941 Returns & 941 Payments FAQ's

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If you are not using ASAP for payroll services, it is important to properly determine your deposit requirements & filing requirements by referencing the rules as spelled out in the "depositing taxes" section of the IRS Publication 15 Circular E.  For general learning; below is a brief explanation of the requirements in short which do not cover every exception.  Please do not rely on this help article alone for any specific tax issues you might be facing.

941 Return

The 941 Return is an Employer's Quarterly Federal Tax Return associated with payroll taxes.  The return reports wages & taxes for a 3 month quarterly period to the IRS.  The IRS uses the information return to reconcile the 941 tax payments an employer is required to submit based on the employer's Federal tax payment frequency requirements (quarterly, monthly, semi-weekly, or next-day).  

Copies of returns filed are located in each employer's folder in the Client Portal.  Insurance auditors may request copies of these returns from time to time to reconcile the wages you have paid vs. your estimated worker's compensation or liability premiums paid for a policy period.  If you have an insurance audit to file, please let us know we can assist.  Your CPA will also likely request copies of these returns.  We can provide your CPA direct access to your portal if interested. If you have specific questions about your 941 return, please feel free to ask.  Otherwise, please note that ASAP files this return electronically for all payroll tax clients and you do not need to file this return directly.

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941 Payments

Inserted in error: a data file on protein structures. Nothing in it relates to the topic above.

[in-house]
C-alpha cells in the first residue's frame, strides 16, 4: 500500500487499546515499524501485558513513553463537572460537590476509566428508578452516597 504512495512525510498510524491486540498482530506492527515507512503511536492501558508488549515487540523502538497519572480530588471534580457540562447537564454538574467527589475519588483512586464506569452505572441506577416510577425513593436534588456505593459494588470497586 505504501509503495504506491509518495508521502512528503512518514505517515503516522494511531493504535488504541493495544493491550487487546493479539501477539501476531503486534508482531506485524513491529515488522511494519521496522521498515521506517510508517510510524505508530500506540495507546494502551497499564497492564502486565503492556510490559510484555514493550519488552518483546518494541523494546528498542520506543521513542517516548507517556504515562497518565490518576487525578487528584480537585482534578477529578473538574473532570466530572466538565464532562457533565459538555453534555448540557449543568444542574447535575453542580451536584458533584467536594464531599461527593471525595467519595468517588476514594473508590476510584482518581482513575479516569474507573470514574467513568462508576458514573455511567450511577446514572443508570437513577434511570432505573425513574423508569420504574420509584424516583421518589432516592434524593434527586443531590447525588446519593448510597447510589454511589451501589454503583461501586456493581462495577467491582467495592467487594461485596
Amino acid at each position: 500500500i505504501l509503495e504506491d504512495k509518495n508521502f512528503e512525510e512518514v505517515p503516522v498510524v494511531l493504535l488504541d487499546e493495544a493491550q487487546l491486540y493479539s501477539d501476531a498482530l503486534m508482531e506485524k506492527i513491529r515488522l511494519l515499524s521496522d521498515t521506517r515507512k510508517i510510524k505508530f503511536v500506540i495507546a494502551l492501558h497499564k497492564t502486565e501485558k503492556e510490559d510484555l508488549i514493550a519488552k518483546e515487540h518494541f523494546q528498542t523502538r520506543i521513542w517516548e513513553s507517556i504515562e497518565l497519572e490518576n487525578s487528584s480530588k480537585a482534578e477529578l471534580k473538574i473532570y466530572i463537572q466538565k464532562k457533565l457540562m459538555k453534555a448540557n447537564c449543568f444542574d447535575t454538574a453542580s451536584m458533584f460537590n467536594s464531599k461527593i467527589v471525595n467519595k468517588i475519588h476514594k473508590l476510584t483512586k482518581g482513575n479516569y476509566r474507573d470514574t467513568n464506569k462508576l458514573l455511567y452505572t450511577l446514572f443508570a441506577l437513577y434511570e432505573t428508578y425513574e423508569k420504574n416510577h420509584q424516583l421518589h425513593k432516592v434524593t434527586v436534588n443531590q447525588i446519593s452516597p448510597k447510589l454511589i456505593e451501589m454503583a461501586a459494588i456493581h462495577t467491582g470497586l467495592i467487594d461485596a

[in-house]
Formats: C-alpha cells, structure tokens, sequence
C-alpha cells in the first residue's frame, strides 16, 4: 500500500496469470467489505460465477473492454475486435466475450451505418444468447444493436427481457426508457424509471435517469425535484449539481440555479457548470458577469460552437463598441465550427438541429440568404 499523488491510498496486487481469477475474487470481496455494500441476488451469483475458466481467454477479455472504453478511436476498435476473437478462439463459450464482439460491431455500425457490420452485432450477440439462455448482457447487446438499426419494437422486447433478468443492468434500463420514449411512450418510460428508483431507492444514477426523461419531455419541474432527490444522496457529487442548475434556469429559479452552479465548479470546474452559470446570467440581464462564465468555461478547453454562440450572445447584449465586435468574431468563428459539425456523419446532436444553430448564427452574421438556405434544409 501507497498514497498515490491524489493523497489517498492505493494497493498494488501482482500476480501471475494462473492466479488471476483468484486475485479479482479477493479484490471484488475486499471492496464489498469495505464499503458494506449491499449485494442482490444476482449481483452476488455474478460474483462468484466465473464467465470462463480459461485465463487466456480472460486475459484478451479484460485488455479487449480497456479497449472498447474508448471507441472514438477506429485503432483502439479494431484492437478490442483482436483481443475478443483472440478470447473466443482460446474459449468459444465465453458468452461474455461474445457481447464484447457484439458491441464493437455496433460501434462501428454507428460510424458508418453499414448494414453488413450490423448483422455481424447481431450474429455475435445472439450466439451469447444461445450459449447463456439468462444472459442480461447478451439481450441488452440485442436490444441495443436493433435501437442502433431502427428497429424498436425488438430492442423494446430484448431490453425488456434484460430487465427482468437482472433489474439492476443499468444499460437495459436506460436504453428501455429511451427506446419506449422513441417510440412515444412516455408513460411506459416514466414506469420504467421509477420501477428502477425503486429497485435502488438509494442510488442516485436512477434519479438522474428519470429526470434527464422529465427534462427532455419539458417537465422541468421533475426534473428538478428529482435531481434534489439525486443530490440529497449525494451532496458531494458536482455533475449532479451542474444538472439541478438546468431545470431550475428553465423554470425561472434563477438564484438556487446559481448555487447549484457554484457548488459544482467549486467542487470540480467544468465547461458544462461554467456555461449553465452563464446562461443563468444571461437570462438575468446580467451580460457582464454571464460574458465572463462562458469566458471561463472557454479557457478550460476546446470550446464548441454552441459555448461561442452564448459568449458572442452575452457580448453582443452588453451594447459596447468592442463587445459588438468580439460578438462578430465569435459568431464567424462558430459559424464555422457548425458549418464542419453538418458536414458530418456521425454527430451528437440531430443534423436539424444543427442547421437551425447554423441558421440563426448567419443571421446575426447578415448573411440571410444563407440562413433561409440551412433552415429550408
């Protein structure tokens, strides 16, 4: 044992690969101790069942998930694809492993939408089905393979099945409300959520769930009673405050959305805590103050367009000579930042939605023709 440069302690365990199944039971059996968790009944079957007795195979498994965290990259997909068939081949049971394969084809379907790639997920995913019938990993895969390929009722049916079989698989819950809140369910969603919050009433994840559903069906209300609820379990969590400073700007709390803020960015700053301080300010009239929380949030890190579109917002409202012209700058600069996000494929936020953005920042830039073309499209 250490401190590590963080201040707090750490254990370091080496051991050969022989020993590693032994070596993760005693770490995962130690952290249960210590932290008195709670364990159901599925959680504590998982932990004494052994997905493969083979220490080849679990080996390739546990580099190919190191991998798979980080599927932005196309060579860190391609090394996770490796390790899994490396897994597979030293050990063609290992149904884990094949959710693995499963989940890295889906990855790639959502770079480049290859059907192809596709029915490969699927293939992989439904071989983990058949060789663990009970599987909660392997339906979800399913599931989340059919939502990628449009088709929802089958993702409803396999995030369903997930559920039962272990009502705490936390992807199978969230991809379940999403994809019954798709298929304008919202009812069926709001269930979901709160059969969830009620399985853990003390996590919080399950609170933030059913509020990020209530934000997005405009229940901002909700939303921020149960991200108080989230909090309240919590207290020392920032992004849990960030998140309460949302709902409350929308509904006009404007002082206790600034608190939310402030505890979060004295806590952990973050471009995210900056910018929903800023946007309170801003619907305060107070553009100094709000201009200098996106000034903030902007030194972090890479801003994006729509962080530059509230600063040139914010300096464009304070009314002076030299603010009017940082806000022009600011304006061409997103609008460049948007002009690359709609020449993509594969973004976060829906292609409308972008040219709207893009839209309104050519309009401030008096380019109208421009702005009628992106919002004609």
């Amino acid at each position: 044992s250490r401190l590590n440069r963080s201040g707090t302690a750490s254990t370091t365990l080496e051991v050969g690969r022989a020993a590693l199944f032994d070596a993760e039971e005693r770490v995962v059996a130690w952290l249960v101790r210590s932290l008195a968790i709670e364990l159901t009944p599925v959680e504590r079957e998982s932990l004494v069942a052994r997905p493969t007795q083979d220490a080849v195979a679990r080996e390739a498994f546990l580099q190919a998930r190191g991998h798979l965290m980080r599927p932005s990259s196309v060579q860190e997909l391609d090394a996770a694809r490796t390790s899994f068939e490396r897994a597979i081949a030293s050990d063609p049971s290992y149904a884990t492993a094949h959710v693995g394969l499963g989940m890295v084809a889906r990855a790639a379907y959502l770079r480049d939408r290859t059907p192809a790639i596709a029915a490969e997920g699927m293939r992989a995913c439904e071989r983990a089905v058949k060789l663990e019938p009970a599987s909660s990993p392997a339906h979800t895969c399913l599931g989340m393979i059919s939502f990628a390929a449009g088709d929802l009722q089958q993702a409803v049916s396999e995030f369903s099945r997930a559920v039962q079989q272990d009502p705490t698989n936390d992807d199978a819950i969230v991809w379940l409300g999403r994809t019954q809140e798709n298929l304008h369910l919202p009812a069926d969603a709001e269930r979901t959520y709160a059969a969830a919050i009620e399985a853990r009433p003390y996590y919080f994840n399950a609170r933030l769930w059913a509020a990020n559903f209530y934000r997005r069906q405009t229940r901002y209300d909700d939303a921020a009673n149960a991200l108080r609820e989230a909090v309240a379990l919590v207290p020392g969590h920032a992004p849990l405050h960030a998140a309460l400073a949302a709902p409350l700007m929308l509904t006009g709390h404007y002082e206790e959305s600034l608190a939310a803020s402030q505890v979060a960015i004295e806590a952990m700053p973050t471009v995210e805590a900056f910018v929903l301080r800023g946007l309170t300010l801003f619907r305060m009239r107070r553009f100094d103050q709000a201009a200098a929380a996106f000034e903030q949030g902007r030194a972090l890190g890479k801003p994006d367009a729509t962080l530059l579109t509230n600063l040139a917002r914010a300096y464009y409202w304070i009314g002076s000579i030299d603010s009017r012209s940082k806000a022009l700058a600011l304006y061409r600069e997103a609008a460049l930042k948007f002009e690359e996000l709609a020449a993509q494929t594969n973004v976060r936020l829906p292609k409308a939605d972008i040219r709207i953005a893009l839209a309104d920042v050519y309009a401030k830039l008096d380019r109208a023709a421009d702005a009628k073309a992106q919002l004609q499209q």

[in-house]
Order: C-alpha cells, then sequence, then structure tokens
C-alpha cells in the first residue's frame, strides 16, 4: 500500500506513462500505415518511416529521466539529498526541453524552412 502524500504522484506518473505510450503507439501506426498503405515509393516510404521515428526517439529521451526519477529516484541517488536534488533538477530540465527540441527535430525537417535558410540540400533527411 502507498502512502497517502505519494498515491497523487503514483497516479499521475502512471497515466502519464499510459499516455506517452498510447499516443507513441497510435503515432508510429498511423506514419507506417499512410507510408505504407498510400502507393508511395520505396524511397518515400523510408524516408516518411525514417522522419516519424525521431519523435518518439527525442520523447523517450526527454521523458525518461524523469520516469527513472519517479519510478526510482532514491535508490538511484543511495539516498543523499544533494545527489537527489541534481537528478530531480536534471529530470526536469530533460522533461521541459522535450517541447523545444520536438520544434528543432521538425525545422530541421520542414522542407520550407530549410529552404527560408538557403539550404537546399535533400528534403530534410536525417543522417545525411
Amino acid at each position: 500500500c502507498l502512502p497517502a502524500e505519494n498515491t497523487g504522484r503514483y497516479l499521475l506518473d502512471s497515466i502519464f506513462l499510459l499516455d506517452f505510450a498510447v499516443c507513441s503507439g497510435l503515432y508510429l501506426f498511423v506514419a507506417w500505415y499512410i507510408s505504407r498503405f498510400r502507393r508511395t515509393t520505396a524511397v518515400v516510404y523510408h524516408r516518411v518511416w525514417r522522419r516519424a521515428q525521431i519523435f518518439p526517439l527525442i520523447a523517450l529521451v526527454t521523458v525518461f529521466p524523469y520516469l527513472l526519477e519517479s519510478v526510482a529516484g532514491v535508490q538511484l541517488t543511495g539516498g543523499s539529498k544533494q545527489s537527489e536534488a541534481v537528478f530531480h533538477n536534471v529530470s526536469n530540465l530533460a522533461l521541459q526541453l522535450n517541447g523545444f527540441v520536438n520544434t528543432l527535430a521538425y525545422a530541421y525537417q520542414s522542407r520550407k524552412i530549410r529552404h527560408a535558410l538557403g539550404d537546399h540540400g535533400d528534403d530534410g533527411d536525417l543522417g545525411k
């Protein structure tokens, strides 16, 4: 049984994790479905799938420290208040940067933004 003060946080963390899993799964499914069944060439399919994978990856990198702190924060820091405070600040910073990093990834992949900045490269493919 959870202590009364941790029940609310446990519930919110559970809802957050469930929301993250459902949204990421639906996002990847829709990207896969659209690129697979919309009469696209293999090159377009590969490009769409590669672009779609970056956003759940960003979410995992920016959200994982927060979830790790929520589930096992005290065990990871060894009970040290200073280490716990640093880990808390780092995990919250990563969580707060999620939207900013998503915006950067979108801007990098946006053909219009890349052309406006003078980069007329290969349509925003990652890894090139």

Employers are required to remit their Federal 941 taxes to the IRS based on a frequency established annually which is determined based on an employer's prior history or look-back history of prior tax liabilities.  If you fail to make a timely tax payment, you may be subject to a failure-to-deposit penalty of up to 15 percent.  

New employers with no history are required in their first year of operation to submit 941 taxes to the IRS monthly on the 15th of each month or following business day for the 941 tax liabilities accrued during the prior calendar month.  The IRS operates on a cash basis; so by calendar month you should reference the check dates of the payroll checks rather than the pay period the wages were earned.  Example: On January 5th 2016 you issued paychecks to your employees for wages earned Dec 16 - Dec 31st 2015.  These wages would be reflected on your employee's 2016 W2's.  In addition, for a monthly tax depositor 941 tax liabilities would be due Feb 15th 2016 (based on the January check date).  However, since Feb 15th was President's day and a Federal Reserve Holiday; the payment would be due on or prior Tuesday the 16th of February 2016.

If you are an established employer with prior payroll history you would need to determine your deposit frequency requirements by reviewing your prior 941 tax liabilities across your prior look-back history.  To learn more about 941 tax payment schedules & look-back history, please reference the "depositing taxes" section of the IRS Publication 15 Circular E.  

In short, employer's whose 941 taxes during the look-back history have met or exceeded $50,000 should remit taxes on a semi-weekly schedule.  Employers that are considered semi-weekly depositors would roughly need to deposit the 941 taxes within only a few days of each payroll check date.  Generally speaking; liabilities from checks dated Monday or Tuesday would be due Friday of the same week.  Liabilities from  checks dated Wednesday, Thursday or Friday would be due Wednesday of the following week.  Holidays push the due dates to the following day and other exceptions may arise, so please reference the IRS Publication 15 Circular E for more details or contact our tax department if you have specific concerns.  

While, semi-weekly and monthly depositors are the two most common payment frequency schedules, there are other exceptions.  For instance, if an employer's accrued 941 tax liability should meet or exceed $100,000 at any point the taxes would become due the very next business day regardless of the employer's prior history or deposit schedule.  Also, some exceptions are allowed should an employer's 941 tax liability not exceed $2500.00 in a quarterly reporting period.  If you have a specific issue or question, you should review the full rules as listed in the IRS Circular E or please contact us directly with further details.

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